The window above the front porch popped out, gushing in oxygen like a tidal wave in a sinking ship. Collectively, I gasped with my family, unaware how long I’d stopped breathing.
One by one he herded us onto the roof, desperate to get me, my brother, mother and aunt, out of the house, yet not knowing how long the structure would stand.
He jumped down first, springing immediately to his feet and opening his arms to catch us one at a time. Though I was small, I cannot erase that site. Standing before the Oak tree, half clothed by darkness and concentration, Dad held out his arms.
Cold, scared, so young, yet so fiercely immovable, there he stood waiting for me to jump to him and away from danger.
I think we established our lifelong relationship in those seconds, if it even took that long. There he has been, when I’ve been faced with pain, with disappointment, with loss, with fear, when my entire world has been consumed by fire. He has been the protector. Those arms I’ve jumped into, ran into, crawled into and, each time, they have wrapped me in and pushed the world out.
I made it out alive. We all did.
There aren’t even physical scars as reminders, an uncontested miracle. Instead, I have a photograph in time burned into my brain by the flames of that night, a look from my father that said, “Tara Lynn, jump now. Daddy will catch you.”
After a test like that, everything afterward in our relationship has transitioned just a little bit easier. When it came time to learn to swim, I paddled toward him into the deep. When I had a splinter, I faithfully spread my palm before him and the awaiting needle. When it was time to drive, I trusted his “the coast is clear.” When it came time to date, I respected his warning, “I don’t like him.”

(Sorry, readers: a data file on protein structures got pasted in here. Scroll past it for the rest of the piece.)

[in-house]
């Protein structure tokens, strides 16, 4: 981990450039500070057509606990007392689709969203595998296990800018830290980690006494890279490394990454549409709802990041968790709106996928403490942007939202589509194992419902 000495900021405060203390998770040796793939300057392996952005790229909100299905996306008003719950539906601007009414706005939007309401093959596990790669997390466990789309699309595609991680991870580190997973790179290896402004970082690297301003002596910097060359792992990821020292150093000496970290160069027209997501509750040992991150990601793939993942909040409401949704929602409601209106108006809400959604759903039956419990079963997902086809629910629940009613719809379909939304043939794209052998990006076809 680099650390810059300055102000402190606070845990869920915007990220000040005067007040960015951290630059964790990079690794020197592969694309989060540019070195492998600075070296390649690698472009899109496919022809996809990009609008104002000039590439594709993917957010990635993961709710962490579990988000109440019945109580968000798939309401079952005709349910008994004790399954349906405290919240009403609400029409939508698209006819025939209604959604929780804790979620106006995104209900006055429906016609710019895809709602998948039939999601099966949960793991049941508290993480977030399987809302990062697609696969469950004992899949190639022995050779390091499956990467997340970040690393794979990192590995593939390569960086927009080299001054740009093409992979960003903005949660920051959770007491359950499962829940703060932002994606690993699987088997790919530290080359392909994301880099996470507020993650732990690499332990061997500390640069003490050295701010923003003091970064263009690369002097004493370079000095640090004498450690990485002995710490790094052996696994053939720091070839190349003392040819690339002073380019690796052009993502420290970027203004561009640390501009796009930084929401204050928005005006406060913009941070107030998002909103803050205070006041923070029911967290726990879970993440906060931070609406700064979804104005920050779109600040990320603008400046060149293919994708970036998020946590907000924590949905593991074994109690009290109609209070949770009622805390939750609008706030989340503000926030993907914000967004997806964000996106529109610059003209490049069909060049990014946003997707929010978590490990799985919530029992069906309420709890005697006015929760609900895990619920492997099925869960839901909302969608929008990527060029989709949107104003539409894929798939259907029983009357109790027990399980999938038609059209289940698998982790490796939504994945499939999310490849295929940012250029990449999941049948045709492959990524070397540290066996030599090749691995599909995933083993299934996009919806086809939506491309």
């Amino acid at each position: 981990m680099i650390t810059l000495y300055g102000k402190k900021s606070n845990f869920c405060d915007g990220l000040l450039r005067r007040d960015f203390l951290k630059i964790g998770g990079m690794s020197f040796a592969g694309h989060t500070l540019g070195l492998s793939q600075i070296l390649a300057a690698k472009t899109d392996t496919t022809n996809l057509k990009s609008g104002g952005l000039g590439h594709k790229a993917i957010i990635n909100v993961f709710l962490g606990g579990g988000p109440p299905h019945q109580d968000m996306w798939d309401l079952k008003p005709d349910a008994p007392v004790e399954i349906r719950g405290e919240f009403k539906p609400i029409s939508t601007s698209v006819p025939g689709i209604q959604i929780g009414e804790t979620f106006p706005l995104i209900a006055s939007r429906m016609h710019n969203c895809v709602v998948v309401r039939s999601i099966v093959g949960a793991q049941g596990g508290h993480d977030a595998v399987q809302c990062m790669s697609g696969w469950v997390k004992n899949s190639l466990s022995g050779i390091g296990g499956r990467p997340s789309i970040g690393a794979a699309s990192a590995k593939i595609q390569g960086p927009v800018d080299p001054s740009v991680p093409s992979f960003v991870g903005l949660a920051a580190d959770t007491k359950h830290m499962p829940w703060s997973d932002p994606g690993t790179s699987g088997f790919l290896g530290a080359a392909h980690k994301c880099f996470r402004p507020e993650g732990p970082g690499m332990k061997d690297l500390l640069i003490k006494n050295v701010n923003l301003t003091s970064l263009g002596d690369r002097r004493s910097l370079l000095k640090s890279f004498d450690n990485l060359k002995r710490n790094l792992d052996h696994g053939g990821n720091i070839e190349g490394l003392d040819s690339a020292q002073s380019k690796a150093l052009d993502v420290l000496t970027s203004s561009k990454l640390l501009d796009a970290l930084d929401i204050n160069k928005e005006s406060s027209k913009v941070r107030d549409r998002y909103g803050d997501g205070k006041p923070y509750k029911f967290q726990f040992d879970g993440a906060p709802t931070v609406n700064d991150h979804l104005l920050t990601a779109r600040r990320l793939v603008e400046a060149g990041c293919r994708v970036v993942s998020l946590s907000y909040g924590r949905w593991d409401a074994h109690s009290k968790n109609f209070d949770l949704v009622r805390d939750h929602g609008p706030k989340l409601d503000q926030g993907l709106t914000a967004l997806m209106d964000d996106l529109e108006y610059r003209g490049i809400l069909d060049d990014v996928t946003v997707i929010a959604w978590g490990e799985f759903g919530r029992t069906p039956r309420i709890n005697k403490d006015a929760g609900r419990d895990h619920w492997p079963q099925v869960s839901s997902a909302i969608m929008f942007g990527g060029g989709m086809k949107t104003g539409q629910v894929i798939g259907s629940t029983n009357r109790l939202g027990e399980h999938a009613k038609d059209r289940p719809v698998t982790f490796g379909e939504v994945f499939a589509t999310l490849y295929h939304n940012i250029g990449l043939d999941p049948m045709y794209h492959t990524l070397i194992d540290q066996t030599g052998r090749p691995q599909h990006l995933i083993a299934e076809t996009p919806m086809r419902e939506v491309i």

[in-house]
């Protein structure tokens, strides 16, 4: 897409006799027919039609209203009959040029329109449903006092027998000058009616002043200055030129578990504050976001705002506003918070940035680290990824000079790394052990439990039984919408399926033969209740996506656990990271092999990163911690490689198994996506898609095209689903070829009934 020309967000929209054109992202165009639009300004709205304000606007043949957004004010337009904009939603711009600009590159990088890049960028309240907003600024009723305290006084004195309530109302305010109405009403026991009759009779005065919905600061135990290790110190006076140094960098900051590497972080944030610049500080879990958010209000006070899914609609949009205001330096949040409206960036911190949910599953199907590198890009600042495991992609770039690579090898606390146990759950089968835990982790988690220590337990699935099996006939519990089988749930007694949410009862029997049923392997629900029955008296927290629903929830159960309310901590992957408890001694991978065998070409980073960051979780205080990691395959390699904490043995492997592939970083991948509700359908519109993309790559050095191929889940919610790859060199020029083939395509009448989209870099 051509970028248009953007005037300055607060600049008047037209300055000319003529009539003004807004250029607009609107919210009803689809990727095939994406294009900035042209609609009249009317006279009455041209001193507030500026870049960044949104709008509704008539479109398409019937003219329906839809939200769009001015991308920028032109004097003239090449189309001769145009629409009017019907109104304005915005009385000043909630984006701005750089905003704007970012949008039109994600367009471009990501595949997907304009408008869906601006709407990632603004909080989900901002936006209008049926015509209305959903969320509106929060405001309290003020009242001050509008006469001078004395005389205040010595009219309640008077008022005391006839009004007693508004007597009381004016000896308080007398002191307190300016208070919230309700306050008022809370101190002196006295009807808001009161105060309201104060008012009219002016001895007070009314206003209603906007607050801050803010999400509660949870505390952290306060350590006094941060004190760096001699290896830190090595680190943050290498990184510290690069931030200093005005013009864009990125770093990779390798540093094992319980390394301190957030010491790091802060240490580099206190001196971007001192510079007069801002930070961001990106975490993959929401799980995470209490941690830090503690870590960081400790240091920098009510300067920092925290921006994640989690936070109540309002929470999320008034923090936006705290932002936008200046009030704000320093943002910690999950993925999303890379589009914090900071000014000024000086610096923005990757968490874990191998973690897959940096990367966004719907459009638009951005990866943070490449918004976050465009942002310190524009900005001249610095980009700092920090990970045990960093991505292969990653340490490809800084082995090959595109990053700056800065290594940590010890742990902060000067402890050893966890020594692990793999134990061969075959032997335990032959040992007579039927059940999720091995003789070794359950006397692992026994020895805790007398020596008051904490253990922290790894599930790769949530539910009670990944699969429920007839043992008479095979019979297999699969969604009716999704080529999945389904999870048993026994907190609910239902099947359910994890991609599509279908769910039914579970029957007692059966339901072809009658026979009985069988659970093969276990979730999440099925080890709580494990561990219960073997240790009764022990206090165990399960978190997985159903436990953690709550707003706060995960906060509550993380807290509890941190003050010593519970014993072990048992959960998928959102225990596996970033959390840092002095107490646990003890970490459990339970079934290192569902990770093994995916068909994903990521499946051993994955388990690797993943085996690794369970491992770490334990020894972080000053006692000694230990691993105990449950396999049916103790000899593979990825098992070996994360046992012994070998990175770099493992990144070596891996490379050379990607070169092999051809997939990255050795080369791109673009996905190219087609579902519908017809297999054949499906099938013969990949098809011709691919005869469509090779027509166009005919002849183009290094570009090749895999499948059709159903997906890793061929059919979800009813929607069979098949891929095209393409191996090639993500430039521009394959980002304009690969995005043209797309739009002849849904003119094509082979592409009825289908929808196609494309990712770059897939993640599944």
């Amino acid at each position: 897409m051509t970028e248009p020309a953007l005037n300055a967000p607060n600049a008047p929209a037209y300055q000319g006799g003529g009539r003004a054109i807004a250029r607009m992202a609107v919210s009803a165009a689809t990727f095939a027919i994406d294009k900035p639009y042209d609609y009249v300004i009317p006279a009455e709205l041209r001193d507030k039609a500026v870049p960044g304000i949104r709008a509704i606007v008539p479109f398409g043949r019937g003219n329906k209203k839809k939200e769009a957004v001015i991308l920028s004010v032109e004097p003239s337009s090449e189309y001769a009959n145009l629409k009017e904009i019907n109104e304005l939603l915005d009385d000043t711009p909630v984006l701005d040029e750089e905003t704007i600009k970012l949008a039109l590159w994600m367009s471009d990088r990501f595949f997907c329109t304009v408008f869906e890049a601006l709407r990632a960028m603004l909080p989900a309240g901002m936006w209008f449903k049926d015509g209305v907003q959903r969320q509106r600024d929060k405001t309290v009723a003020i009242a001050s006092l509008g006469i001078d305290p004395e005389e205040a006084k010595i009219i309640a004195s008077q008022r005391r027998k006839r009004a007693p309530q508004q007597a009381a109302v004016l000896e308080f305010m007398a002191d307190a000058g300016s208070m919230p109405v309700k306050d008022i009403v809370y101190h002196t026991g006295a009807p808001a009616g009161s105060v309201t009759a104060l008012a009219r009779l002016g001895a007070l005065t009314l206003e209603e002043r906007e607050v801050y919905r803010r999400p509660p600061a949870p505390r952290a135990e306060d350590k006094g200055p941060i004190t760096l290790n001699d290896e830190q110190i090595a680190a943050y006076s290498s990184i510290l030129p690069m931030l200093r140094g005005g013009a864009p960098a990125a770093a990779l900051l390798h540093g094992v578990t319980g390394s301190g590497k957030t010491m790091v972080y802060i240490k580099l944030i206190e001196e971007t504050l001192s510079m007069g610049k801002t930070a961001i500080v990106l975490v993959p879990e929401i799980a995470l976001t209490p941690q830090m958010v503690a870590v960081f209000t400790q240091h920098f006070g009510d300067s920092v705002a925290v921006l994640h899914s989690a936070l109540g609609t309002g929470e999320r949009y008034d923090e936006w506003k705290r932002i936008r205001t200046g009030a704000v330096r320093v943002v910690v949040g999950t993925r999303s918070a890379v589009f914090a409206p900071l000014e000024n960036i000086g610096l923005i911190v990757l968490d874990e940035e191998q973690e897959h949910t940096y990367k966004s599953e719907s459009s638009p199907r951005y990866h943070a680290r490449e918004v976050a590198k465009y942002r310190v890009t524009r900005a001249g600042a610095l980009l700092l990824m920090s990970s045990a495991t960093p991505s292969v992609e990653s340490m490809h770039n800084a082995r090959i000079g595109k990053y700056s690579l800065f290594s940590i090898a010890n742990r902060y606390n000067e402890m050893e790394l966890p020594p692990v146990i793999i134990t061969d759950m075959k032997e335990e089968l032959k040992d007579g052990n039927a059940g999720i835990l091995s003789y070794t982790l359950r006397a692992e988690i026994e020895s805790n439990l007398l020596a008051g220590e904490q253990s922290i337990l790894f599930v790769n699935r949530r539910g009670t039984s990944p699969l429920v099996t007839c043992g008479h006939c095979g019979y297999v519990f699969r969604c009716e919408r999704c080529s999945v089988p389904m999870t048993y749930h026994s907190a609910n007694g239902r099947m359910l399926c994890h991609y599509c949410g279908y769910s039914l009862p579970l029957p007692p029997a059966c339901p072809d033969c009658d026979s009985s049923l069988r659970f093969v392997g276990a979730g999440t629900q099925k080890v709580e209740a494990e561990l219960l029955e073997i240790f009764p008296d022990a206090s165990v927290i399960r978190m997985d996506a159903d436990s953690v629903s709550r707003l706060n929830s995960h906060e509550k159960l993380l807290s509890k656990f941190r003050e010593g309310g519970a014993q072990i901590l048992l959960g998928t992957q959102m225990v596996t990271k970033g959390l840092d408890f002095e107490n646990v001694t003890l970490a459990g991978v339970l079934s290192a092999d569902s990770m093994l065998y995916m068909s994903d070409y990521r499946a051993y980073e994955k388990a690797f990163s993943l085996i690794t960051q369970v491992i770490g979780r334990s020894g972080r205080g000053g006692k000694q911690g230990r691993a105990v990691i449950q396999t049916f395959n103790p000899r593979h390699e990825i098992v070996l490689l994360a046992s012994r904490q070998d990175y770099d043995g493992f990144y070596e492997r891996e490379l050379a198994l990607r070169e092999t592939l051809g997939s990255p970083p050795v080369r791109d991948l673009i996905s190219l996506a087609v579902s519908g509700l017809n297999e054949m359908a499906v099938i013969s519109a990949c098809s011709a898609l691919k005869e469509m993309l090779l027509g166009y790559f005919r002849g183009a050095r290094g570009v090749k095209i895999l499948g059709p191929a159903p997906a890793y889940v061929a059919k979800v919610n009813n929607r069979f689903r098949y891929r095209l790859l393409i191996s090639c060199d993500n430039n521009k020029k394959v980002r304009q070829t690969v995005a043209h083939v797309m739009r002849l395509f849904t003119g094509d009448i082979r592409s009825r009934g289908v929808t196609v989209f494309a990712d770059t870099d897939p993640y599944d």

Even through the years of teenage rebellion when my make-up was too much, my clothes weren’t enough, and my smart mouth was just like him, I listened to his advice because Daddy was protecting me.
It’s been over 30 years since the fire that took everything from my family but each other. Since then, I’ve watched my father prove repetitively how you greet every challenge with a handshake and then go back to your corner and come out fighting fair.
That’s what he’s done. Through the tragic loss of family, the stress of physical labor, the emergency brain surgery, the war of life, he fights the good fight.
Yet still, no matter the calls from the battlefield, no matter the spoils, he stands as the one whom I can always trust – his heart, his love, his guidance. He not only taught me to trust him, he taught me to trust the woman he raised.
To me, my dad looks no different than he did that night. He’s the same man, same Irish blue eyes, same ornery laugh, same calloused hands, same welcoming arms that open when I need to jump.
Happy Birthday Daddy!